“We retaliated with a counteroffensive in that area. We took maximum precautions to avoid casualties among civilians and representatives of the UNPROFOR, given the fact that NATO aviation was pounding air strikes on us, including civilian targets in the outskirts of Srebrenica and Zepa. We successfully finished that operation near Srebrenica and Zepa. With the help of the soldiers of the Dutch battalion, the representatives of the world community who were present in Srebrenica, and representatives of the UNPROFOR forces who were present in Zepa.”
Mladic also outlined that those who surrendered were handed over or, at the time of the interview, some were still planned to be handed over to the International Red Cross. And those who died had been buried according to Muslim traditions.
The interview moved to one of the most important aspects – the mass graves. Later, several sites with thousands of dead bodies were found in and around the Srebrenica area. These were the bodies of Bosnian Muslims who are thought to have been selectively picked and executed by Mladic’s forces from scores of refugees. In the interview, the general fiercely denies any accusation of executions having taken place.
“Only those who died in battle were buried. For hygienic reasons their bodies had to be collected and buried in appropriate places until the warring parties agreed to exchange the remains of the dead with each other,” he asserted.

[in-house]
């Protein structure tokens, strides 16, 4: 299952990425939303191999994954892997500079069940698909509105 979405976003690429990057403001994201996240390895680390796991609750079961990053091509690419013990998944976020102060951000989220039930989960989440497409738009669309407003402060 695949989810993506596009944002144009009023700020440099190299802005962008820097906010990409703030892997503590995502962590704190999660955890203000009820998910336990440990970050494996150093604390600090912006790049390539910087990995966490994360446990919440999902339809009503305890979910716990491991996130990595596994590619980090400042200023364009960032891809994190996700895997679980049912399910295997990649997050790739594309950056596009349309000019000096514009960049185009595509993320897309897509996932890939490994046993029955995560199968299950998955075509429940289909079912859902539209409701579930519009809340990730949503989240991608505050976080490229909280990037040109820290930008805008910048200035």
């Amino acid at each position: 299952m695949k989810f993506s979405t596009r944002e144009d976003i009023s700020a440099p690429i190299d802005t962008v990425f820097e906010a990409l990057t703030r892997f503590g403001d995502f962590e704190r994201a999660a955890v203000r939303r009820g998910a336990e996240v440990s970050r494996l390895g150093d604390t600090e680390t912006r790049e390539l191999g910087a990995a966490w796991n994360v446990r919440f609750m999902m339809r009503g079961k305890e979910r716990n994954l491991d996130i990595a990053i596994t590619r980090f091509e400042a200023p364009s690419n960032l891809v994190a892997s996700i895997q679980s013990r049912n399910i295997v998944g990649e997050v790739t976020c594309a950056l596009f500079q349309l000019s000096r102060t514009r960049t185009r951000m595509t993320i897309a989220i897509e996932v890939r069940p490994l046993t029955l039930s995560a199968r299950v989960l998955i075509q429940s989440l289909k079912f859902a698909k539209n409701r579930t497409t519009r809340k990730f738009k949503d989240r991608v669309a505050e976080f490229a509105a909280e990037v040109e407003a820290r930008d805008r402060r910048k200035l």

Remains of 3,000 still unidentified Bosnian Muslims from Srebrenica lay in a refrigerator in Center for missing persons in Tuzla, northern Bosnia, 01 April 2003 (AFP Photo)
Given that Mladic’s story was totally different from that put forward by The Hague Tribunal and most Western media, the correspondent asked how the general felt after being branded as a war criminal.
Mladic remained calm and said he had been partially following The Hague’s case against him, but claimed he did not feel like he needed to defend himself.
“I don’t recognize any trial except the trial by my own people. I don’t need to defend myself, because these idiotic accusations have come from those centers which have been churning out lies through PR and similar organizations, creating such a chaos in these territories that the world community doesn’t know, doesn’t see or simply doesn’t want to see a way out of all this,” he insisted.
“My people have never been occupiers,” was one of the main ideas put forward and reiterated by Ratko Mladic throughout the entire conversation. The general claimed he had been strictly protecting his nation, while the West and even Iran had sent weapons and “high-quality experts” to arm his enemies.
“Unfortunately, the bad image of the Serbs and the Serbian people in general created by some media outlets has led to unequal and biased approach to the sides in conflict by part of the world community who took the side of the Croats and Muslims, who actually started this bloody war in the territory of the former Yugoslavia,” Mladic said.
Currently, prosecutors at The Hague Tribunal are thinking about dividing the process against Ratko Mladic into two parts – Srebrenica in one separate trial and other war crimes the former general is accused of in another. However it is unclear exactly what the condition Mladic’s health is. Any information on that is made public only with his prior consent. According to his relatives, he is suffering from the effects of a stroke and had several heart attacks. Recently Mladic had hernia surgery and even refers to himself as “a very sick person”. The Tribunal’s chief prosecutor, Serge Brammertz, openly stated that the defendant’s health could deteriorate, which may affect the Tribunal’s ability to complete the trial.